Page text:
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Friday, August 05, 2005

A crisis of leadership?

Radio Wales reported this morning that Lord Dafydd Elis-Thomas will not be celebrating today's 80th anniversary of Plaid Cymru. He believes that the party is stuck in a cycle of permanent opposition and needs to buck up its ideas if it is to become more than a political protest group. In particular he wants them to take the idea of a coalition with the other opposition parties seriously.

His views are echoed by Party historian and former Plaid Cymru candidate, Professor Laura McAllister. She is quoted by the BBC as saying that the party is still struggling between the tension of being a political party and being a campaigning or pressure group.

"The stark electoral facts are that Plaid Cymru is very, very unlikely to form a government in Cardiff Bay on its own," she said.

"I don't see there's any way the party can avoid this issue because if it's really serious about shedding its pressure group past and moving to becoming a serious political party and a party of government it has to think about its relationship with the other parties."

The issue of leadership in the party continues to be a moot one. One letter writer in the Western Mail on Tuesday asked "How can any political party be taken seriously when it has three leaders that don't even agree?

Plaid is rather like a car with three steering wheels, one for each leader, with each leader heading off in different directions at different speeds. Such a car would never feature on Top Gear. However, it would go down a treat with clowns in a circus."

It is a fair point but not, in my opinion, the real leadership issue for Plaid Cymru. That seems to be their choice of President. Dafydd Iwan does come across as a leader, to most people he is a folk singer masquerading as a politician and because of that the party appears rudderless. There are many examples but the most recent was his inept handling of the boundary changes in Gwynedd. Equally, what other party would leave its most successful former leader hanging on to hear if he should make a come-back bid or not? According to the Western Mail, Dafydd Wigley asked his Party's Chair several weeks ago whether they would like him to stand for election to the Welsh Assembly or not. He has now been told that he will get an answer in "a week or so".

Plaid are not the only party facing a leadership crisis of course. It is said that not all Labour politicians are happy that the First Minister will be staying on until 2009, though the prospects of anybody doing anything about this is remote. In the Western Mail this morning it was reported that some senior Conservatives in Wales would like to see Nick Bourne challenged as leader of the party group at the National Assembly. These are mostly anti-devolutionists who are unhappy at the direction of the debate in their party. There is no indication that any AM is seriously contemplating such a move.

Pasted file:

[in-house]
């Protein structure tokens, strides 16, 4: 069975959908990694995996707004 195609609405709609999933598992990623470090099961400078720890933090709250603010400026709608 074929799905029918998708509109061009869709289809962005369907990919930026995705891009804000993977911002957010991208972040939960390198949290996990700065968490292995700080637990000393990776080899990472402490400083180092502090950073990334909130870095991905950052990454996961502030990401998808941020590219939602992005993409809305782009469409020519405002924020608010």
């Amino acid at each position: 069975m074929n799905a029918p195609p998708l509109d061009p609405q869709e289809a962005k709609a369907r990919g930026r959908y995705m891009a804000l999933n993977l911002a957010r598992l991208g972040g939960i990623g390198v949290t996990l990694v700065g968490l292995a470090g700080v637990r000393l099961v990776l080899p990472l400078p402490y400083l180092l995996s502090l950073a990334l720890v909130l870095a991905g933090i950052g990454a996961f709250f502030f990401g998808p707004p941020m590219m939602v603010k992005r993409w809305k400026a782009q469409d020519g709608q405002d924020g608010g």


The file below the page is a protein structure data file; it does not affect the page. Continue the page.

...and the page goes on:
The Welsh Liberal Democrats group appears to be stable at the moment as well. According to our constitution there should be an election for leader after each Assembly election, so Mike German is secure in his role until then. It would take a curry house style plot and ten constituency parties to table a motion of no confidence to shake that position. That is unlikely to happen. Thus for all four of the major parties the position as it is now seems to be the one that will be presented to the voters in 2007. What they make of it has to be seen.
Peter thanks for this I have not laughed so much for ages......perhaps you should quote from my recent letter in the Western mail pointing out all the leaders the lib dems have...Leader of the welsh party, leader of the assembly group...party leader...oh and leaders in scotland etc....although as you rightly say having lots of leaders is not really a problem....

Why Dafydd Iwans perfectly reasonable private ...suggestions as to who should stand where (avoiding a pointless selection battle) is considered a talking point is beyond me but it is the silly season...

on the coalition issue the position was made clear at the national council meeting in June. The party fully accepts that there is little chance under a PR system of forming a majority government.....and is willing to enter into coalition with parties whose leadership at any level is not opposed to Welsh self government(by this we mean within the UK as we dont expect the unionist parties to see the light just yet) if an appropriate programme can be agreed.

National council decided that the issue of coalition was a distraction this side of an election. We accept that we need to communicate our ideas more effectively and that saying we were aiming for a coalition would simply confuse the "message".....

Both Laura and Lord Ellis Thomas are of course either just ill informed, misquoted, or re-cycling old stories from a year ago...
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